Baaj Nwaavjo I’tah Kukveni – Ancestral Footprints of the Grand Canyon National Monument

The new Grand Canyon National Monument will protect water, wildlife and cultural sites from uranium mining.

Amy S. Martin | Used by permission

What does the new Grand Canyon national monument protect?

The Baaj Nwaavjo I’tah Kukveni – Ancestral Footprints of the Grand Canyon National Monument will permanently protect more than 900,000 acres of land around Grand Canyon National Park. Much of the area has been threatened by uranium mining which threatens water and wildlife.

The area covered by the new monument makes up part of the Colorado River’s Grand Canyon watershed, which provides water for 40 million Americans. These lands also hold millennia worth of traditional, cultural, and spiritual meaning to the tribes who are pushing for the monument. Edmond Tilousi, vice president of the Havasupai Tribe, said “it will protect areas of the Grand Canyon region such as our traditional sweat lodges, ancient trails, red butte, our sacred mountain. It needs to be protected for future generations to come.” 

Years of organizing lead to our latest national monument

The effort to protect this important area has been decades in the making.

In response to calls for permanent protection of the area from uranium mining, Representative Grijalva introduced the Grand Canyon Watersheds Protection Act of 2008. This bill would have permanently protected more than 1 million acres of land around the Grand Canyon. Rep. Grijalva has continued to push versions of this bill forward, as have Senators Sinema and Kelly.

In 2012, after hearing massive amounts of public support, the Obama administration enacted a 20-year ban on new uranium mining claims on federal land around the Grand Canyon National Park

Groups pushed for the Obama administration to make the protection permanent by designating a national monument in the area. This monument was not designated and President Obama left office in 2017.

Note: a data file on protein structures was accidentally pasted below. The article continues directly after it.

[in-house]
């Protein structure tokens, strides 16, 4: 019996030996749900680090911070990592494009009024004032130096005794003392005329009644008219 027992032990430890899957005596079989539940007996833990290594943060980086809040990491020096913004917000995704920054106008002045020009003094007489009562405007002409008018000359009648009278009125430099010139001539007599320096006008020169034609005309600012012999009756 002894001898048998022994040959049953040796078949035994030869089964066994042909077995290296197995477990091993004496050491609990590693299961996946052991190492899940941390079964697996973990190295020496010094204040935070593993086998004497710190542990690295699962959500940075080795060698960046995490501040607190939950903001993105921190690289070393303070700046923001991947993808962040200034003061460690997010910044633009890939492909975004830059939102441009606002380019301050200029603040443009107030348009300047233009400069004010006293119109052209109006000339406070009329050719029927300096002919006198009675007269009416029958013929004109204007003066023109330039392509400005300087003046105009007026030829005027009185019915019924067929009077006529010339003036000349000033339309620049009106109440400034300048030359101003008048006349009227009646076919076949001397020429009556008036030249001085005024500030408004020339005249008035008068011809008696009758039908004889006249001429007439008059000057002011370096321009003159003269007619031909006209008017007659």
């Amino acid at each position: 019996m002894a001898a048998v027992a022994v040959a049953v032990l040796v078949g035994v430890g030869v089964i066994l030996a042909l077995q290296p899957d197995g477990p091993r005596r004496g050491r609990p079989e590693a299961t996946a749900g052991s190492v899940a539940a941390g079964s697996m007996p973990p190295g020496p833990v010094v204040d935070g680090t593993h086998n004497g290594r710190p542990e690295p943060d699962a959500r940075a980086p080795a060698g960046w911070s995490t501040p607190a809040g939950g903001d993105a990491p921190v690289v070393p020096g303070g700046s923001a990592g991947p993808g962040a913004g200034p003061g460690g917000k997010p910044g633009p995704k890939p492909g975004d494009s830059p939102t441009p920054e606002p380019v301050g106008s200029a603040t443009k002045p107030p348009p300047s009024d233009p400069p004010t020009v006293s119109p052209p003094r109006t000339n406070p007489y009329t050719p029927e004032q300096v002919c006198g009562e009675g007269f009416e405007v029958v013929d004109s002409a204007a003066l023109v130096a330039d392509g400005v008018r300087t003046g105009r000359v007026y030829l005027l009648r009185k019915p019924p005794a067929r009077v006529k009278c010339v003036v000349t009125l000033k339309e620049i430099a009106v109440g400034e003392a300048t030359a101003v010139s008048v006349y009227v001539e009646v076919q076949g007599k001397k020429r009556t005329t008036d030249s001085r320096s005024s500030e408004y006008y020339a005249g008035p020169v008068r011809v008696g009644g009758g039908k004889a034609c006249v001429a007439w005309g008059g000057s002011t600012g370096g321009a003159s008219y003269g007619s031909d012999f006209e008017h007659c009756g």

In April 2023, the Grand Canyon Tribal Coalition proposed to the Biden administration that the President use the powers granted to him by the Antiquities Act to designate a new national monument. The proposed name, Baaj Nwaavjo I’tah Kukveni, means “where Indigenous peoples roam” in Havasupai and “our ancestral footprints” in Hopi.

On July 18 2023, hundreds of people gathered in Flagstaff, Arizona at a public hearing hosted by the Bureau of Land Management and U.S. Forest Service. Tribal leaders, elected officials and members of the public were given the opportunity to share their support or opposition to the proposed monument. The ballroom of the DoubleTree by Hilton Hotel in Flagstaff was full of supporters of the proposed monument.

Beyond the hearing, polls show that support for protecting the Grand Canyon region is popular in Arizona.


Ellen Montgomery

Director, Public Lands Campaign, Environment America

Ellen runs campaigns to protect America's beautiful places, from local beachfronts to remote mountain peaks. Prior to her current role, Ellen worked as the organizing director for Environment America’s Climate Defenders campaign. Ellen lives in Denver, where she likes to hike in Colorado's mountains.

Samantha Crosby

Environment America Intern

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